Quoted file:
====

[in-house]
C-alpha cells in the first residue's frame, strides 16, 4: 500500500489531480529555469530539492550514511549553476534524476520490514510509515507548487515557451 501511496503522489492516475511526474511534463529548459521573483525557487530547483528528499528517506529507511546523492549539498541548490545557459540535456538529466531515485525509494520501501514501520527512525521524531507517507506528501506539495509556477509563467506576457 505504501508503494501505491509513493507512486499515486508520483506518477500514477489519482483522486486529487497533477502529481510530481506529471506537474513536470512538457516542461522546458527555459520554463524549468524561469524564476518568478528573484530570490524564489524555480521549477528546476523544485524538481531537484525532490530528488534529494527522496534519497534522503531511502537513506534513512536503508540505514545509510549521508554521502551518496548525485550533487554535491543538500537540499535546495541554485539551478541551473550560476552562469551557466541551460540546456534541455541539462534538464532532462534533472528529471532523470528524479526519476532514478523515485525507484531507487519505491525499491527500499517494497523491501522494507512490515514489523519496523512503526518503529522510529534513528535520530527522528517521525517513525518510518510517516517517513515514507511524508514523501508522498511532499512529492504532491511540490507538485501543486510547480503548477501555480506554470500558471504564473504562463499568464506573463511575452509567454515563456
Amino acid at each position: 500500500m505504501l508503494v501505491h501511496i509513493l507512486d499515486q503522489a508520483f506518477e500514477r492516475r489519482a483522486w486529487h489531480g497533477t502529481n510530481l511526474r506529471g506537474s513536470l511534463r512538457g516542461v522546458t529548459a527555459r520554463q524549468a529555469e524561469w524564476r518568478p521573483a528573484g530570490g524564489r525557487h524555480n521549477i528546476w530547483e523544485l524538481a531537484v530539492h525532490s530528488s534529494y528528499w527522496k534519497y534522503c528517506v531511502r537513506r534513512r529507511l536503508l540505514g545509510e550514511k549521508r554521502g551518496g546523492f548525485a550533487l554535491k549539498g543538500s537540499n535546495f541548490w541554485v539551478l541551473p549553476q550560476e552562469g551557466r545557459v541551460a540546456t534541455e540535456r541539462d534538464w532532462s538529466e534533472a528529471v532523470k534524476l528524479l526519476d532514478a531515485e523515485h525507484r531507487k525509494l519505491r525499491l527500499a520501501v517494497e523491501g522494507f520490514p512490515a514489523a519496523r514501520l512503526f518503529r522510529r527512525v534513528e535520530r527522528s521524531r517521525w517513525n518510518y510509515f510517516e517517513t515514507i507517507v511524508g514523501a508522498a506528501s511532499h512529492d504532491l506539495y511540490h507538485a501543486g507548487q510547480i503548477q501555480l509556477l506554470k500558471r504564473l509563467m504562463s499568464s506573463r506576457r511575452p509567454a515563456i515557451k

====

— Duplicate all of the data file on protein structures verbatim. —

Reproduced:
[in-house]
C-alpha cells in the first residue's frame, strides 16, 4: 500500500489531480529555469530539492550514511549553476534524476520490514510509515507548487515557451 501511496503522489492516475511526474511534463529548459521573483525557487530547483528528499528517506529507511546523492549539498541548490545557459540535456538529466531515485525509494520501501514501520527512525521524531507517507506528501506539495509556477509563467506576457 505504501508503494501505491509513493507512486499515486508520483506518477500514477489519482483522486486529487497533477502529481510530481506529471506537474513536470512538457516542461522546458527555459520554463524549468524561469524564476518568478528573484530570490524564489524555480521549477528546476523544485524538481531537484525532490530528488534529494527522496534519497534522503531511502537513506534513512536503508540505514545509510549521508554521502551518496548525485550533487554535491543538500537540499535546495541554485539551478541551473550560476552562469551557466541551460540546456534541455541539462534538464532532462534533472528529471532523470528524479526519476532514478523515485525507484531507487519505491525499491527500499517494497523491501522494507512490515514489523519496523512503526518503529522510529534513528535520530527522528517521525517513525518510518510517516517517513515514507511524508514523501508522498511532499512529492504532491511540490507538485501543486510547480503548477501555480506554470500558471504564473504562463499568464506573463511575452509567454515563456
Amino acid at each position: 500500500m505504501l508503494v501505491h501511496i509513493l507512486d499515486q503522489a508520483f506518477e500514477r492516475r489519482a483522486w486529487h489531480g497533477t502529481n510530481l511526474r506529471g506537474s513536470l511534463r512538457g516542461v522546458t529548459a527555459r520554463q524549468a529555469e524561469w524564476r518568478p521573483a528573484g530570490g524564489r525557487h524555480n521549477i528546476w530547483e523544485l524538481a531537484v530539492h525532490s530528488s534529494y528528499w527522496k534519497y534522503c528517506v531511502r537513506r534513512r529507511l536503508l540505514g545509510e550514511k549521508r554521502g551518496g546523492f548525485a550533487l554535491k549539498g543538500s537540499n535546495f541548490w541554485v539551478l541551473p549553476q550560476e552562469g551557466r545557459v541551460a540546456t534541455e540535456r541539462d534538464w532532462s538529466e534533472a528529471v532523470k534524476l528524479l526519476d532514478a531515485e523515485h525507484r531507487k525509494l519505491r525499491l527500499a520501501v517494497e523491501g522494507f520490514p512490515a514489523a519496523r514501520l512503526f518503529r522510529r527512525v534513528e535520530r527522528s521524531r517521525w517513525n518510518y510509515f510517516e517517513t515514507i507517507v511524508g514523501a508522498a506528501s511532499h512529492d504532491l506539495y511540490h507538485a501543486g507548487q510547480i503548477q501555480l509556477l506554470k500558471r504564473l509563467m504562463s499568464s506573463r506576457r511575452p509567454a515563456i515557451k